US Life Expectancy Going Down, With Opioid ODs a Big Factor

Marcia Frellick

September 20, 2018

Life expectancy at birth decreased for the first time in the United States since 1993 by 0.2 years from 2014 to 2015 and by another 0.1 years between 2015 and 2016, owing in part to an increase of drug overdoses, according to the latest annual report on the nation's health released today.

In 2016, life expectancy at birth was 76.1 years for males and 81.1 years for females.

In addition, the report from the National Center for Health Statistics that Alex Azar, secretary of Health and Human Services presents to the president and to Congress shows that death rates are up for five of the leading 12 causes of death: unintentional injuries/accidents, Alzheimer's disease, suicide, chronic liver disease, and septicemia.

The Health, United States, 2017 report spotlights three of those causes: drug overdoses, suicides, and chronic liver disease; it includes the following statistics showing the change from 2006 to 2016:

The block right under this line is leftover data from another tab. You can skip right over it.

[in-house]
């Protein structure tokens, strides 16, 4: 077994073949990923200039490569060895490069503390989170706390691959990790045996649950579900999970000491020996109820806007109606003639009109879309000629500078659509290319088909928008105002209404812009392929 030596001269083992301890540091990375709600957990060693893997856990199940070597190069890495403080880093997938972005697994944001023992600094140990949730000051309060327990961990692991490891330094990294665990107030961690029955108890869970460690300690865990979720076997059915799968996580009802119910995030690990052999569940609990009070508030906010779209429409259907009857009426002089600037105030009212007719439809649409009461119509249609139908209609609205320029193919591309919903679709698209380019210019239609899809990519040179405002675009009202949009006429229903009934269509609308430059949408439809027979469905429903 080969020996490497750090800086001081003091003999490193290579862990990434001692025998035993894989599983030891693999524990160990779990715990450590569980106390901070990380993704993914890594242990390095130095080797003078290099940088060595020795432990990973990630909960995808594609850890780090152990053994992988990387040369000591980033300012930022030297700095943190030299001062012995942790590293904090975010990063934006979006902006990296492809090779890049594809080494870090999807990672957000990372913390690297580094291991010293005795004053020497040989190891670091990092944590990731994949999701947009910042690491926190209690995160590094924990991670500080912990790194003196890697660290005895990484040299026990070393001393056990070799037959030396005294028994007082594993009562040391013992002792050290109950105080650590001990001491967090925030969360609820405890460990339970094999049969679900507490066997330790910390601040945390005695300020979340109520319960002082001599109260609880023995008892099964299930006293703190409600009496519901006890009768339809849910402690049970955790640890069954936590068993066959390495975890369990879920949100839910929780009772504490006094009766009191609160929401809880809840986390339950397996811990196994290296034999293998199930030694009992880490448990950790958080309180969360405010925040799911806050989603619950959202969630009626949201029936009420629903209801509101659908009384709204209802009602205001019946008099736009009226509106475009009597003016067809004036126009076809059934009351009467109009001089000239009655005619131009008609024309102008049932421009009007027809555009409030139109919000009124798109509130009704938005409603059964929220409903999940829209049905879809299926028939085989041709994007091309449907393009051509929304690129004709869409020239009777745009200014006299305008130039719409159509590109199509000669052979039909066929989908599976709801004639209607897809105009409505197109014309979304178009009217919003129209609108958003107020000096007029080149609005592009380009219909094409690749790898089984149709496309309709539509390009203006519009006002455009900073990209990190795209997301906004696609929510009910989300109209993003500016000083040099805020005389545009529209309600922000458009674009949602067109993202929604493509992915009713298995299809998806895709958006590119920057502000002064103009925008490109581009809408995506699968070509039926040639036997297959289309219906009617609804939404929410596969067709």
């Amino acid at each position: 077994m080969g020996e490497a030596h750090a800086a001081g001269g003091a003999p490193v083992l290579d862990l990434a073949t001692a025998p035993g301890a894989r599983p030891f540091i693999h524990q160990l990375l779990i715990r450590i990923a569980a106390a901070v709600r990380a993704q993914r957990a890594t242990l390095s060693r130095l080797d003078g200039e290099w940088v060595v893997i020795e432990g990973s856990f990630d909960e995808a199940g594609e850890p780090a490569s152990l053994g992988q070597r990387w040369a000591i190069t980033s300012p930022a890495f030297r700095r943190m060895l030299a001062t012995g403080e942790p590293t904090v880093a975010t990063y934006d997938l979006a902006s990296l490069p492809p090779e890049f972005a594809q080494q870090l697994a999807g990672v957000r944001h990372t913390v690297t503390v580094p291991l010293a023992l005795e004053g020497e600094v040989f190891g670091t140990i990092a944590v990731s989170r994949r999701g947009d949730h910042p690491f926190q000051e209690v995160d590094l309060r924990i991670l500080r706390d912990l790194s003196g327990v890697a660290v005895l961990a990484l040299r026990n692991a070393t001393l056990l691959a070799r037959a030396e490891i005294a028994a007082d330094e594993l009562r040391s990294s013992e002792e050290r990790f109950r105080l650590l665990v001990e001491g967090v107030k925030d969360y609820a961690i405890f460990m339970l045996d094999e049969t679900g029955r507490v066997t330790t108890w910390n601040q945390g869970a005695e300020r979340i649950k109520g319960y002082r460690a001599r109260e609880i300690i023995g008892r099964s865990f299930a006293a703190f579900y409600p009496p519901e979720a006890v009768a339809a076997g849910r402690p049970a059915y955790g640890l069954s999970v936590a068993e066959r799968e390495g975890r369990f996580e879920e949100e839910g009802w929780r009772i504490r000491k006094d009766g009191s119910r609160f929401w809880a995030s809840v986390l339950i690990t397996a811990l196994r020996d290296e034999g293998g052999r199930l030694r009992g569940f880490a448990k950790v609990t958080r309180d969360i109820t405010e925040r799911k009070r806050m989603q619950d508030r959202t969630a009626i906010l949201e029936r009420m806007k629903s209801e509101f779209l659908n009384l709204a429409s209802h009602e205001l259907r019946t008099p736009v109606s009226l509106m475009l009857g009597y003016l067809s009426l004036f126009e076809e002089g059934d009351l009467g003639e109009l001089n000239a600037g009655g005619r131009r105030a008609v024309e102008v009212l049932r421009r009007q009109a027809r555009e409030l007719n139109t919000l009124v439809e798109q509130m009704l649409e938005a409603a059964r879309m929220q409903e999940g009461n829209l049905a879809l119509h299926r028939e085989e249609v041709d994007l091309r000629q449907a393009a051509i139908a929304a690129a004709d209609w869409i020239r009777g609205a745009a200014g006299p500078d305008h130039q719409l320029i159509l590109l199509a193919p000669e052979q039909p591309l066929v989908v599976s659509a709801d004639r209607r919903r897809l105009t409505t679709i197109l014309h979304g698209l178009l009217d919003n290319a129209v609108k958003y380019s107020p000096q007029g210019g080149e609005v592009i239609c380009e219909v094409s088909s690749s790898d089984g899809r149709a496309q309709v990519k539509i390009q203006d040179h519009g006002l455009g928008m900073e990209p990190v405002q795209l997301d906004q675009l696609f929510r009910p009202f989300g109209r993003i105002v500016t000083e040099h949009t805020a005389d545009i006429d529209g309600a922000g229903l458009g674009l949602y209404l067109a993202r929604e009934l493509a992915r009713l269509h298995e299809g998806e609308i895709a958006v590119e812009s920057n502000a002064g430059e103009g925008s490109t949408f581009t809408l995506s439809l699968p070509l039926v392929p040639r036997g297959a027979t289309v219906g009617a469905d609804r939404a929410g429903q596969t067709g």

• The age-adjusted death rate for drug overdoses in the United States grew 72% to 19.8 deaths per 100,000 population, with most of those deaths attributed to opioids.

  • The age-adjusted suicide death rate increased 23%, from 11.0 to 13.5 deaths per 100,000 people.

  • For men aged 25 to 34, death rates for chronic liver disease and cirrhosis climbed by an average 7.9% per year; for women in this age group, the increase was 11.4% per year.

Some Positive Trends

There were some very positive trends in that decade, among them that the birth rate for persons aged 15 to 19 years dropped from 41.1 to a record US low of 20.3 live births per 1000 females.

Smoking rates were mixed. Although the percentage of high school students who smoke cigarettes dropped almost by half (from 15.8% in 2011 to 8% in 2016), use of electronic cigarettes soared from 1.5% to 11.3%.

Deaths from cancer continued to decline from 199.6 per 100,000 population in 2000 to 158.5 in 2015 to 155.8 in 2016.

Deaths from diabetes continued a slight decline from 25 per 100,000 population in 2000 to 21.3 in 2015 to 21 in 2016.

By age, unintentional injury, cancer, suicide, heart disease, homicide, and chronic liver disease were the top causes of death for people aged 25 to 44 in 2016.

For those aged 45 to 64, the two top causes of death were cancer and heart disease.

The report notes that in 2015-2016, the overall prevalence of overweight and obesity among adults aged 20 and older was 75% for men and 67.8% for women.

In those 2 years, the prevalence of grade 3 obesity (body mass index of at least 40) was almost twice as high among women as men (10% compared with 5.6%).

Additional information on more than 100 health indicators can be found in the full report.

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